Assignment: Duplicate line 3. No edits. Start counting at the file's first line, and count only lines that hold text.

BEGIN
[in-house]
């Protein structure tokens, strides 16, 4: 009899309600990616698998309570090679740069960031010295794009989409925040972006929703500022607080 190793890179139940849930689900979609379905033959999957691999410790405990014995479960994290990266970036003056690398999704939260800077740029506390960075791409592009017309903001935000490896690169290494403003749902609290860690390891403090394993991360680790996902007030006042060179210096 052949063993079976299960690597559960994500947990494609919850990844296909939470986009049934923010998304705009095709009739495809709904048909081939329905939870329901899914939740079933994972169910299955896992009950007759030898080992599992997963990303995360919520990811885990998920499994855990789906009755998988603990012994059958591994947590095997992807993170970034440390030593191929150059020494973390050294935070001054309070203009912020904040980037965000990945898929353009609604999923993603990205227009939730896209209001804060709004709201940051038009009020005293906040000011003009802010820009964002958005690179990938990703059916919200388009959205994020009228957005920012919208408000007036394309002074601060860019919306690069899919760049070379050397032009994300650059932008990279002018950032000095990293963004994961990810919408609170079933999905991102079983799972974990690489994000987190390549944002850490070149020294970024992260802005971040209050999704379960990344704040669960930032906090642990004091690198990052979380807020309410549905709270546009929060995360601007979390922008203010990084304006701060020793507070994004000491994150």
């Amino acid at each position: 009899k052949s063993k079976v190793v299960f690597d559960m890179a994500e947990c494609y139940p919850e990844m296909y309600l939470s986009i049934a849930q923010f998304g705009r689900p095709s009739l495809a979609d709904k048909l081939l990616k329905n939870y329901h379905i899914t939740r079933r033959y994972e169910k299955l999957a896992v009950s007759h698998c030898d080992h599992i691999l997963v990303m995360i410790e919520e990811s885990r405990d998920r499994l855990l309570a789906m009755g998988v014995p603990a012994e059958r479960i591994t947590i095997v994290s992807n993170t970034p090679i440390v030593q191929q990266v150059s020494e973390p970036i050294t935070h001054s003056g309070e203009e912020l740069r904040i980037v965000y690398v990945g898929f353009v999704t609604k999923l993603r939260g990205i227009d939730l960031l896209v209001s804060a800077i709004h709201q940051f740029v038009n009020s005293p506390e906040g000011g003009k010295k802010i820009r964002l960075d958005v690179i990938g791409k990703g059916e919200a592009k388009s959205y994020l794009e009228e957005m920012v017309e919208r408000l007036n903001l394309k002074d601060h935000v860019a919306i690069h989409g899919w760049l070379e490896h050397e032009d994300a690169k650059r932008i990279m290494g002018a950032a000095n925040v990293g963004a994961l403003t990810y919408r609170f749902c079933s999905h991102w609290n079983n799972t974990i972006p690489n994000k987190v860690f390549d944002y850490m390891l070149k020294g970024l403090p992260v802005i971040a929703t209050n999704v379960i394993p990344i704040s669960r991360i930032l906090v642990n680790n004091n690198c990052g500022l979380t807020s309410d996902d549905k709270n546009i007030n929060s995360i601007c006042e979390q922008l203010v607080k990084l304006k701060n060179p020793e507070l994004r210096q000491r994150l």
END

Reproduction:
């Amino acid at each position: 009899k052949s063993k079976v190793v299960f690597d559960m890179a994500e947990c494609y139940p919850e990844m296909y309600l939470s986009i049934a849930q923010f998304g705009r689900p095709s009739l495809a979609d709904k048909l081939l990616k329905n939870y329901h379905i899914t939740r079933r033959y994972e169910k299955l999957a896992v009950s007759h698998c030898d080992h599992i691999l997963v990303m995360i410790e919520e990811s885990r405990d998920r499994l855990l309570a789906m009755g998988v014995p603990a012994e059958r479960i591994t947590i095997v994290s992807n993170t970034p090679i440390v030593q191929q990266v150059s020494e973390p970036i050294t935070h001054s003056g309070e203009e912020l740069r904040i980037v965000y690398v990945g898929f353009v999704t609604k999923l993603r939260g990205i227009d939730l960031l896209v209001s804060a800077i709004h709201q940051f740029v038009n009020s005293p506390e906040g000011g003009k010295k802010i820009r964002l960075d958005v690179i990938g791409k990703g059916e919200a592009k388009s959205y994020l794009e009228e957005m920012v017309e919208r408000l007036n903001l394309k002074d601060h935000v860019a919306i690069h989409g899919w760049l070379e490896h050397e032009d994300a690169k650059r932008i990279m290494g002018a950032a000095n925040v990293g963004a994961l403003t990810y919408r609170f749902c079933s999905h991102w609290n079983n799972t974990i972006p690489n994000k987190v860690f390549d944002y850490m390891l070149k020294g970024l403090p992260v802005i971040a929703t209050n999704v379960i394993p990344i704040s669960r991360i930032l906090v642990n680790n004091n690198c990052g500022l979380t807020s309410d996902d549905k709270n546009i007030n929060s995360i601007c006042e979390q922008l203010v607080k990084l304006k701060n060179p020793e507070l994004r210096q000491r994150l």